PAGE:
Mixed, Misplaced, and Reappropriated Metaphors

Paul said, “I will sing with the spirit, and I will sing with the understanding also” (1 Corinthians 14:15). This article is part of a series examining some commonly sung hymns with the aim of ensuring that like Paul we can sing with understanding when we sing them. Use the tag "Song Studies" to find more.
Paul commands us to “be filled with the Spirit” by, among other things, “speaking to one another in psalms hymns and spiritual songs, singing and making melody in your heart to the Lord” (Ephesians 5:18-19). Choosing to be filled with the Spirit seems to be about yielding to His influence; it is contrasted in Ephesians 5:18 with choosing to drink alcohol and coming under its influence. So how does singing help you come under the influence of the Holy Spirit? In a parallel command, Paul says, “Let the word of Christ dwell in you richly in all wisdom,” by, among other things, “teaching and admonishing one another in psalms and hymns and spiritual songs, singing with grace in your hearts to the Lord” (Colossians 3:16). Together, Ephesians 5:18-19 and Colossians 3:16 tell us that singing is an act of teaching that was designed by God to bring us closer to the Holy Spirit by filling us with the Spirit’s inspired message about Jesus Christ.

Given that teaching God’s word is at the heart of God’s design for singing, we should give diligence to 1) understanding the words of the songs we sing (hence this series of articles!), 2) ensuring that the songs that we sing are actually in line with the teachings of the Bible, and 3) ensuring that songs are purposefully instructive. In my experience, I’ve discovered hymns that conflict with the latter two of these goals in every song book I’ve used. Some hymns are just not spiritually instructive or worshipful at all (I’m looking at you, “Precious Memories”), and others are simply not consistent with biblical teaching in one or several points.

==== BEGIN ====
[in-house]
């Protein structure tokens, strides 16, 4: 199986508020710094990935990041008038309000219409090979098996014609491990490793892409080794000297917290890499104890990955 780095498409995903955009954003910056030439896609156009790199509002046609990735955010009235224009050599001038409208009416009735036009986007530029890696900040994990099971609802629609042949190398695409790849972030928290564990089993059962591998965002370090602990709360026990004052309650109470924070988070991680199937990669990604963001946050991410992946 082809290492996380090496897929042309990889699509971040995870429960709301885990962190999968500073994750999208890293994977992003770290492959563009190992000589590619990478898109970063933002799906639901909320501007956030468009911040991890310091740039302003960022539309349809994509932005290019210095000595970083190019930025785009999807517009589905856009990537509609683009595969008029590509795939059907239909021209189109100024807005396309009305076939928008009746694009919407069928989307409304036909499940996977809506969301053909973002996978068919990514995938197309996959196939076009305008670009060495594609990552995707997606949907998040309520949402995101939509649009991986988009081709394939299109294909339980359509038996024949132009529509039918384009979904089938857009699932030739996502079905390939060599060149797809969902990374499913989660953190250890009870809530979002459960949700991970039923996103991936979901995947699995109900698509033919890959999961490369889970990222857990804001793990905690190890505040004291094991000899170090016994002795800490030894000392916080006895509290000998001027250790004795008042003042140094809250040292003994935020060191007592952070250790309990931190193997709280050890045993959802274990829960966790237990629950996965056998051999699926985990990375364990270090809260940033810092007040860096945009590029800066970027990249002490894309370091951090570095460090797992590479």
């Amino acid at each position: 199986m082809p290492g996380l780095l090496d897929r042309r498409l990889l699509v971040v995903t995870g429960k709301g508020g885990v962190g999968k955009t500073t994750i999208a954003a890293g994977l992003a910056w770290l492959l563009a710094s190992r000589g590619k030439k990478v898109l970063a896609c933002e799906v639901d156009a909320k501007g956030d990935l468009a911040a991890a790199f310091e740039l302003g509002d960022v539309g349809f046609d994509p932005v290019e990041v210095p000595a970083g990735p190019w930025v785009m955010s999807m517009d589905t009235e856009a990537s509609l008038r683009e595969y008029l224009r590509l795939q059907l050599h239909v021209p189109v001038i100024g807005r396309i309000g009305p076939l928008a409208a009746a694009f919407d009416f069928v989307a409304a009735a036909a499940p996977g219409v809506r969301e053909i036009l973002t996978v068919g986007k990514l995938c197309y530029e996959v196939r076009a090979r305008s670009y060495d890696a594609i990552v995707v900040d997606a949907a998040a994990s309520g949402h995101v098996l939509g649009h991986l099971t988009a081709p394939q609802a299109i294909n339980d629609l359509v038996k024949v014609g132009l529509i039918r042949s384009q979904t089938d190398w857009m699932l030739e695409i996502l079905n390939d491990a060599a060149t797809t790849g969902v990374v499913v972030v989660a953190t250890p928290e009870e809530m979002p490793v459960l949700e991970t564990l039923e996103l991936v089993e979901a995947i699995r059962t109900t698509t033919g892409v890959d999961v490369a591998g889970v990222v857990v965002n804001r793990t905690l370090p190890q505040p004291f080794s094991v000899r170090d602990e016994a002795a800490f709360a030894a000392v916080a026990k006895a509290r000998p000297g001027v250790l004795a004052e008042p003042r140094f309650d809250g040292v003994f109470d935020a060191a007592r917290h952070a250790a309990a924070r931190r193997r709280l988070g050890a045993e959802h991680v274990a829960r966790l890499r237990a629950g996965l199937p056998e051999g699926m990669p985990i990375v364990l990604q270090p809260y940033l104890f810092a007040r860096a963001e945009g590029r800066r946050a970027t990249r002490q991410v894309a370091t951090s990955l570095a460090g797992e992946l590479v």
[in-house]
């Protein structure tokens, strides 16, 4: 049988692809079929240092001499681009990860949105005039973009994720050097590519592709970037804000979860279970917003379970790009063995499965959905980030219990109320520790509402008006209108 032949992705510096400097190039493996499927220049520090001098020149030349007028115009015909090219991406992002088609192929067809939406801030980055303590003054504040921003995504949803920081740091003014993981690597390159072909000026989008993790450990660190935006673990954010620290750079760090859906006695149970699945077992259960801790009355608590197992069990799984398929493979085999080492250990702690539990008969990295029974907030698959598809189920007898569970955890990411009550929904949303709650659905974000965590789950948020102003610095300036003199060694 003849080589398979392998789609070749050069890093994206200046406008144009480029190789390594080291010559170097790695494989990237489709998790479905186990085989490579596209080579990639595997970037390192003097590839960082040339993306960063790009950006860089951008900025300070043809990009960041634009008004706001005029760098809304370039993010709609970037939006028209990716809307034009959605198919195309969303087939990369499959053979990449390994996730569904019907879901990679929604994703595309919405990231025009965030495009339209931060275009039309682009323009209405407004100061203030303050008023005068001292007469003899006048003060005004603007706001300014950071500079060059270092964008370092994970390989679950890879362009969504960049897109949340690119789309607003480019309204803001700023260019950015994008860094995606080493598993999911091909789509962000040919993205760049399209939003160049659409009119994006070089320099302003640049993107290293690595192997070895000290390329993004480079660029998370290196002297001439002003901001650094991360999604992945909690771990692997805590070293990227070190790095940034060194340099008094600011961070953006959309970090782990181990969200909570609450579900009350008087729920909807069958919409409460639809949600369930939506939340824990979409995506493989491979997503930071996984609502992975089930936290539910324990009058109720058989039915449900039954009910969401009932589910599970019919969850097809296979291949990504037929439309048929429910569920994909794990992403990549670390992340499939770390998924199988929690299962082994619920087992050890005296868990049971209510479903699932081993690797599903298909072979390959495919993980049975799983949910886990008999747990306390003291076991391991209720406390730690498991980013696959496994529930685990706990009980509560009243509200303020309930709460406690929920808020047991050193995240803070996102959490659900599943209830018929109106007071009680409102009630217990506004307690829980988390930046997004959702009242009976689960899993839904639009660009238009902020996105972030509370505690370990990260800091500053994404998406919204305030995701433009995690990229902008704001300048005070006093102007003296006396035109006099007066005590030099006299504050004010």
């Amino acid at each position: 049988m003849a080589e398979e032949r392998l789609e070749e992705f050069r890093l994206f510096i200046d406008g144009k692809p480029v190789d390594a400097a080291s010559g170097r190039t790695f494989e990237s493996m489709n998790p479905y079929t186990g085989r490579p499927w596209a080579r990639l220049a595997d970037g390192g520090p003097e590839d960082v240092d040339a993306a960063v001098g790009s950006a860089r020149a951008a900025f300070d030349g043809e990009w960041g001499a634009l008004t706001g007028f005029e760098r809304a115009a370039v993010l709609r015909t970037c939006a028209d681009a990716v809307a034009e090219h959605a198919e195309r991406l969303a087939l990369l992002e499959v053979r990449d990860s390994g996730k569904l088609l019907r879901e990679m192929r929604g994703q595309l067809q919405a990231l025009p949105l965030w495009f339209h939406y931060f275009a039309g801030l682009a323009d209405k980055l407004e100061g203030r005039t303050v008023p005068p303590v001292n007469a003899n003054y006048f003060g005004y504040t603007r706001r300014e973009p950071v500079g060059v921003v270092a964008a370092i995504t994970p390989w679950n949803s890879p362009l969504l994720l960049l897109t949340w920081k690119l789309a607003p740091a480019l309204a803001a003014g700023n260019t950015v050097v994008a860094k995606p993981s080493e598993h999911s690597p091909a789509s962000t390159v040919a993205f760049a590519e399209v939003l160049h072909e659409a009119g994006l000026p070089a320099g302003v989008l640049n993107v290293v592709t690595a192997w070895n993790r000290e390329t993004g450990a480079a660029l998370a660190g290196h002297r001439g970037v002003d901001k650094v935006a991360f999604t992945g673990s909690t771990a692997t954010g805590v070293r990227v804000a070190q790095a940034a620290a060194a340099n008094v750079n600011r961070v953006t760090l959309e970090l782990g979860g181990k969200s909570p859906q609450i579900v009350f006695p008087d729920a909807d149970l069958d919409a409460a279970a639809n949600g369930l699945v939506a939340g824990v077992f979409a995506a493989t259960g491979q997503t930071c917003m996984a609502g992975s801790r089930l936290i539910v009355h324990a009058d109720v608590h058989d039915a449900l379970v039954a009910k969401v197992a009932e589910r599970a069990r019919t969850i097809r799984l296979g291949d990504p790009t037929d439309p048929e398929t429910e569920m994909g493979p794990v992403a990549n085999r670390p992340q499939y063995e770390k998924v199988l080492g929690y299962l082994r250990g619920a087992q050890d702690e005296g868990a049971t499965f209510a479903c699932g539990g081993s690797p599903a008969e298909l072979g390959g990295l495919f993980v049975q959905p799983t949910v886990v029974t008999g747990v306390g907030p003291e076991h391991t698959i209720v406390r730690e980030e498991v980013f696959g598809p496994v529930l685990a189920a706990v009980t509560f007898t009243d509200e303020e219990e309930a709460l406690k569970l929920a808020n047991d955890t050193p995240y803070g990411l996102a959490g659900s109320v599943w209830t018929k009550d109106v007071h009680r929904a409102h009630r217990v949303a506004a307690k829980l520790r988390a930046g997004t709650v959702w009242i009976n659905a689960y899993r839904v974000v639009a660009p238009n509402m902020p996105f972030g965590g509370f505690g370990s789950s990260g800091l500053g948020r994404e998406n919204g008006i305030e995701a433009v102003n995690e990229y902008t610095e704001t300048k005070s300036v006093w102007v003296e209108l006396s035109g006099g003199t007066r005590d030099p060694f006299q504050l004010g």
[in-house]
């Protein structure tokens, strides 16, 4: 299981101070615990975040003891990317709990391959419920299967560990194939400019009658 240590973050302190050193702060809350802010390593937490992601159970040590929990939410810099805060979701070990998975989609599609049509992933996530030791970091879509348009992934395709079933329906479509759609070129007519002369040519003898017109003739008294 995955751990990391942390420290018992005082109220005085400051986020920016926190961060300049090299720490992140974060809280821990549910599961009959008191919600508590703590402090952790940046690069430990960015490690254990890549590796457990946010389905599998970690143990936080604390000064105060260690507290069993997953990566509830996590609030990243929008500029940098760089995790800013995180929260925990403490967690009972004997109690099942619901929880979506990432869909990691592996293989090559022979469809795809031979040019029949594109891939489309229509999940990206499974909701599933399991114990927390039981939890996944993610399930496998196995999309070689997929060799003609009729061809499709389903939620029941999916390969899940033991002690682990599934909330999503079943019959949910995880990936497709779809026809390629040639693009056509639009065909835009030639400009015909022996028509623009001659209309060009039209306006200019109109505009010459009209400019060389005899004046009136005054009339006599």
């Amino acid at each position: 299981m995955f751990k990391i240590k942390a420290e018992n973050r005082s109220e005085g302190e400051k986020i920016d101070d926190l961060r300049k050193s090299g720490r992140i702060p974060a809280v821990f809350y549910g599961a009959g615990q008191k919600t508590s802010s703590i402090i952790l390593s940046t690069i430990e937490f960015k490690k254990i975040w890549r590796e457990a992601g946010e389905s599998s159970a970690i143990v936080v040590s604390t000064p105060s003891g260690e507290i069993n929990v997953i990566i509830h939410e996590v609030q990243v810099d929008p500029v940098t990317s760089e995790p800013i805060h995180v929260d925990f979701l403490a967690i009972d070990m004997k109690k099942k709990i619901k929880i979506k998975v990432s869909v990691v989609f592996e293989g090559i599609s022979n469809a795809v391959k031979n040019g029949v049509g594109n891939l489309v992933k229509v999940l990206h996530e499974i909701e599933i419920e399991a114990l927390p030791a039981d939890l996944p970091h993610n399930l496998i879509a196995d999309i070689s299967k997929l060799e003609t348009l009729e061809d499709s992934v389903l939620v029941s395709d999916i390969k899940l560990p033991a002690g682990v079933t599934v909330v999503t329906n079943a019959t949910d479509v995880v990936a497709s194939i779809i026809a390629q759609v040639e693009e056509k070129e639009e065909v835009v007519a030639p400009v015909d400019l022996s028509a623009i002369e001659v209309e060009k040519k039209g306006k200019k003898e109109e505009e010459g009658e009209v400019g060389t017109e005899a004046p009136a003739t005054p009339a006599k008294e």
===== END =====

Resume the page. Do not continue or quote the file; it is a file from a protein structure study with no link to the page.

Some songs though present a unique challenge in that they appropriate Biblical events and/or language and use it/them in ways that differ from the Bible’s usage. When this happens, song leaders and singers have to consider 1) how the hymn is using the Biblical words or concept and 2) whether or not this usage is consistent with what is taught in Scripture. Let’s consider some of the kinds of things that happen in hymnody and reflect upon some examples.

Mixed Metaphors
– I’m convinced that some hymn authors over the years have composed lyrics without carefully checking their memory against the Bible. This at times has brought about some interesting results. One such result is a mixed metaphor, where comparative language is combined in a way not found in the Bible.  

Take for example Eliza Hewitt’s hymn, “Will There Be Any Stars?”, which centers around Hewitt’s desire to know whether she will have any stars in her crown in heaven. Daniel says of the wise that “those who turn many to righteousness” will shine “like the stars forever and ever,” (Daniel 12:3), and the New Testament frequently references an “imperishable crown” that Christians will receive (1 Corinthians 9:25; cf. 2 Timothy 4:8; James 1:12; 1 Peter 5:4; Revelation 2:10; 3:11; 4:4, 10). However, these two thoughts are never combined in Scripture. The author seems simply to have mixed the two metaphors together of her own accord.  

Misplaced Metaphors – Another result yielded by a perhaps less than careful reflection upon the Biblical text is a misplaced metaphor. This is where comparative language is applied to something in a way that’s not really consistent with its use in Scripture.